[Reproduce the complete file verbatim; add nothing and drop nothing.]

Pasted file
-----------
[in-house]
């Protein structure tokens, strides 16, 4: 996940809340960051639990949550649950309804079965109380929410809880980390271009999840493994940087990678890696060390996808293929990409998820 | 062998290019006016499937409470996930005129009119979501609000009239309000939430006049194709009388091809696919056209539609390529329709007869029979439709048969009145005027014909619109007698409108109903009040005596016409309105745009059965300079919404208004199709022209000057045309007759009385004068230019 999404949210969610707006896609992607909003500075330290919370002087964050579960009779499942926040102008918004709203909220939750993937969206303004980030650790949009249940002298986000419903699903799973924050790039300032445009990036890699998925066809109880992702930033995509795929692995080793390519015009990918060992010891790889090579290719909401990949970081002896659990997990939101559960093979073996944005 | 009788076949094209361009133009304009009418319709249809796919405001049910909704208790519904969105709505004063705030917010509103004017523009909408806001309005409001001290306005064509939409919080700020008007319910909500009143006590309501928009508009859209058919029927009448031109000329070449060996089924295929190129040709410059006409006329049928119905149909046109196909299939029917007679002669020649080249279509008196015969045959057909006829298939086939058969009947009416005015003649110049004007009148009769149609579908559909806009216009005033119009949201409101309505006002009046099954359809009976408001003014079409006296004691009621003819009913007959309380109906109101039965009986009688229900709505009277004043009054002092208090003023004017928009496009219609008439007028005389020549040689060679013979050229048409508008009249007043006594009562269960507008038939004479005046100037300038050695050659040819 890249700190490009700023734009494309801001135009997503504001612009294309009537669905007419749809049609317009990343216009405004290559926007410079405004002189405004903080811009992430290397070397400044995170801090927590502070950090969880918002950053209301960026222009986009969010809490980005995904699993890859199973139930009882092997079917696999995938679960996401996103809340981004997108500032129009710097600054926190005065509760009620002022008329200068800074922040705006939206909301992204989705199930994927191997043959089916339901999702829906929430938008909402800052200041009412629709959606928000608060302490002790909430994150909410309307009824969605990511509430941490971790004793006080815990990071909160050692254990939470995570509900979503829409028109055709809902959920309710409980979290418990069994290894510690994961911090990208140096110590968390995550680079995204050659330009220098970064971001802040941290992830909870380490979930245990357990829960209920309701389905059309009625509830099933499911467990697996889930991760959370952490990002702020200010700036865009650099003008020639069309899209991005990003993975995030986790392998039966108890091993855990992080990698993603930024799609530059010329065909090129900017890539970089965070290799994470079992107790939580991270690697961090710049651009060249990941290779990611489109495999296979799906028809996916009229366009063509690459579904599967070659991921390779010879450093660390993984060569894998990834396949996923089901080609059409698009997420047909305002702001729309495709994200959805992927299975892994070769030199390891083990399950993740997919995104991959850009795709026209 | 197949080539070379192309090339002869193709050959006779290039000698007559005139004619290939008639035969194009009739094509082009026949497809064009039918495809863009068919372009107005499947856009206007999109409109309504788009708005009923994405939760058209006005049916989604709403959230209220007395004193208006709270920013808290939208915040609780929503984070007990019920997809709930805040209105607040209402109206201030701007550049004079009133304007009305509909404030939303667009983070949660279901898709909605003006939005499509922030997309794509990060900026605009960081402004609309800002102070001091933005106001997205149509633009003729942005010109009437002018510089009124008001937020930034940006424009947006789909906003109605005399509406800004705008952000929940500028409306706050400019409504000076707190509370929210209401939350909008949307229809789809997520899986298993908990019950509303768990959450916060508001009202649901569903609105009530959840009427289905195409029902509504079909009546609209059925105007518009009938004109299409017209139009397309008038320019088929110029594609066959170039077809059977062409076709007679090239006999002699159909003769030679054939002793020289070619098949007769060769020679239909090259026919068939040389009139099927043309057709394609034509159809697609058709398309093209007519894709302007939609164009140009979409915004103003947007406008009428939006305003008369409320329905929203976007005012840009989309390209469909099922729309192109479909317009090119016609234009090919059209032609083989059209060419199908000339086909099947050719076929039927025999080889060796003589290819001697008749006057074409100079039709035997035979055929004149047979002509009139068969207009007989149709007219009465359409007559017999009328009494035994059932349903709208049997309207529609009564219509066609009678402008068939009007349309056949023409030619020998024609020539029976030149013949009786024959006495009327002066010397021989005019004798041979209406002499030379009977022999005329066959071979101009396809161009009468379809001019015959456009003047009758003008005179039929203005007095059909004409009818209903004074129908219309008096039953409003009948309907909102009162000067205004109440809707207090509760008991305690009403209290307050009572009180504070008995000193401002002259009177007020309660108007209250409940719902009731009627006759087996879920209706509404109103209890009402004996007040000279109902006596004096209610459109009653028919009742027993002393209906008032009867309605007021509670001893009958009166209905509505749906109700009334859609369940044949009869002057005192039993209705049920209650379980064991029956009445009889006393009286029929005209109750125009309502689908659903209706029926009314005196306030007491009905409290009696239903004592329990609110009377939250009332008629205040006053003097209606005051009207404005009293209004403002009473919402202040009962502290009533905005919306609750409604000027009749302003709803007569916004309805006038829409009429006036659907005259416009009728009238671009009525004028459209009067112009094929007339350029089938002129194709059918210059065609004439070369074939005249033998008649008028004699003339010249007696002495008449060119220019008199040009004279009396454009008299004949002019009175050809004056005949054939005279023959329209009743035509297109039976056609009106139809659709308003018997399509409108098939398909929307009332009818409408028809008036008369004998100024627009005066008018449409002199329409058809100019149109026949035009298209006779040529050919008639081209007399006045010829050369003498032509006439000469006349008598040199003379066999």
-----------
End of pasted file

[in-house]
């Protein structure tokens, strides 16, 4: 996940809340960051639990949550649950309804079965109380929410809880980390271009999840493994940087990678890696060390996808293929990409998820 | 062998290019006016499937409470996930005129009119979501609000009239309000939430006049194709009388091809696919056209539609390529329709007869029979439709048969009145005027014909619109007698409108109903009040005596016409309105745009059965300079919404208004199709022209000057045309007759009385004068230019 999404949210969610707006896609992607909003500075330290919370002087964050579960009779499942926040102008918004709203909220939750993937969206303004980030650790949009249940002298986000419903699903799973924050790039300032445009990036890699998925066809109880992702930033995509795929692995080793390519015009990918060992010891790889090579290719909401990949970081002896659990997990939101559960093979073996944005 | 009788076949094209361009133009304009009418319709249809796919405001049910909704208790519904969105709505004063705030917010509103004017523009909408806001309005409001001290306005064509939409919080700020008007319910909500009143006590309501928009508009859209058919029927009448031109000329070449060996089924295929190129040709410059006409006329049928119905149909046109196909299939029917007679002669020649080249279509008196015969045959057909006829298939086939058969009947009416005015003649110049004007009148009769149609579908559909806009216009005033119009949201409101309505006002009046099954359809009976408001003014079409006296004691009621003819009913007959309380109906109101039965009986009688229900709505009277004043009054002092208090003023004017928009496009219609008439007028005389020549040689060679013979050229048409508008009249007043006594009562269960507008038939004479005046100037300038050695050659040819 890249700190490009700023734009494309801001135009997503504001612009294309009537669905007419749809049609317009990343216009405004290559926007410079405004002189405004903080811009992430290397070397400044995170801090927590502070950090969880918002950053209301960026222009986009969010809490980005995904699993890859199973139930009882092997079917696999995938679960996401996103809340981004997108500032129009710097600054926190005065509760009620002022008329200068800074922040705006939206909301992204989705199930994927191997043959089916339901999702829906929430938008909402800052200041009412629709959606928000608060302490002790909430994150909410309307009824969605990511509430941490971790004793006080815990990071909160050692254990939470995570509900979503829409028109055709809902959920309710409980979290418990069994290894510690994961911090990208140096110590968390995550680079995204050659330009220098970064971001802040941290992830909870380490979930245990357990829960209920309701389905059309009625509830099933499911467990697996889930991760959370952490990002702020200010700036865009650099003008020639069309899209991005990003993975995030986790392998039966108890091993855990992080990698993603930024799609530059010329065909090129900017890539970089965070290799994470079992107790939580991270690697961090710049651009060249990941290779990611489109495999296979799906028809996916009229366009063509690459579904599967070659991921390779010879450093660390993984060569894998990834396949996923089901080609059409698009997420047909305002702001729309495709994200959805992927299975892994070769030199390891083990399950993740997919995104991959850009795709026209 | 197949080539070379192309090339002869193709050959006779290039000698007559005139004619290939008639035969194009009739094509082009026949497809064009039918495809863009068919372009107005499947856009206007999109409109309504788009708005009923994405939760058209006005049916989604709403959230209220007395004193208006709270920013808290939208915040609780929503984070007990019920997809709930805040209105607040209402109206201030701007550049004079009133304007009305509909404030939303667009983070949660279901898709909605003006939005499509922030997309794509990060900026605009960081402004609309800002102070001091933005106001997205149509633009003729942005010109009437002018510089009124008001937020930034940006424009947006789909906003109605005399509406800004705008952000929940500028409306706050400019409504000076707190509370929210209401939350909008949307229809789809997520899986298993908990019950509303768990959450916060508001009202649901569903609105009530959840009427289905195409029902509504079909009546609209059925105007518009009938004109299409017209139009397309008038320019088929110029594609066959170039077809059977062409076709007679090239006999002699159909003769030679054939002793020289070619098949007769060769020679239909090259026919068939040389009139099927043309057709394609034509159809697609058709398309093209007519894709302007939609164009140009979409915004103003947007406008009428939006305003008369409320329905929203976007005012840009989309390209469909099922729309192109479909317009090119016609234009090919059209032609083989059209060419199908000339086909099947050719076929039927025999080889060796003589290819001697008749006057074409100079039709035997035979055929004149047979002509009139068969207009007989149709007219009465359409007559017999009328009494035994059932349903709208049997309207529609009564219509066609009678402008068939009007349309056949023409030619020998024609020539029976030149013949009786024959006495009327002066010397021989005019004798041979209406002499030379009977022999005329066959071979101009396809161009009468379809001019015959456009003047009758003008005179039929203005007095059909004409009818209903004074129908219309008096039953409003009948309907909102009162000067205004109440809707207090509760008991305690009403209290307050009572009180504070008995000193401002002259009177007020309660108007209250409940719902009731009627006759087996879920209706509404109103209890009402004996007040000279109902006596004096209610459109009653028919009742027993002393209906008032009867309605007021509670001893009958009166209905509505749906109700009334859609369940044949009869002057005192039993209705049920209650379980064991029956009445009889006393009286029929005209109750125009309502689908659903209706029926009314005196306030007491009905409290009696239903004592329990609110009377939250009332008629205040006053003097209606005051009207404005009293209004403002009473919402202040009962502290009533905005919306609750409604000027009749302003709803007569916004309805006038829409009429006036659907005259416009009728009238671009009525004028459209009067112009094929007339350029089938002129194709059918210059065609004439070369074939005249033998008649008028004699003339010249007696002495008449060119220019008199040009004279009396454009008299004949002019009175050809004056005949054939005279023959329209009743035509297109039976056609009106139809659709308003018997399509409108098939398909929307009332009818409408028809008036008369004998100024627009005066008018449409002199329409058809100019149109026949035009298209006779040529050919008639081209007399006045010829050369003498032509006439000469006349008598040199003379066999």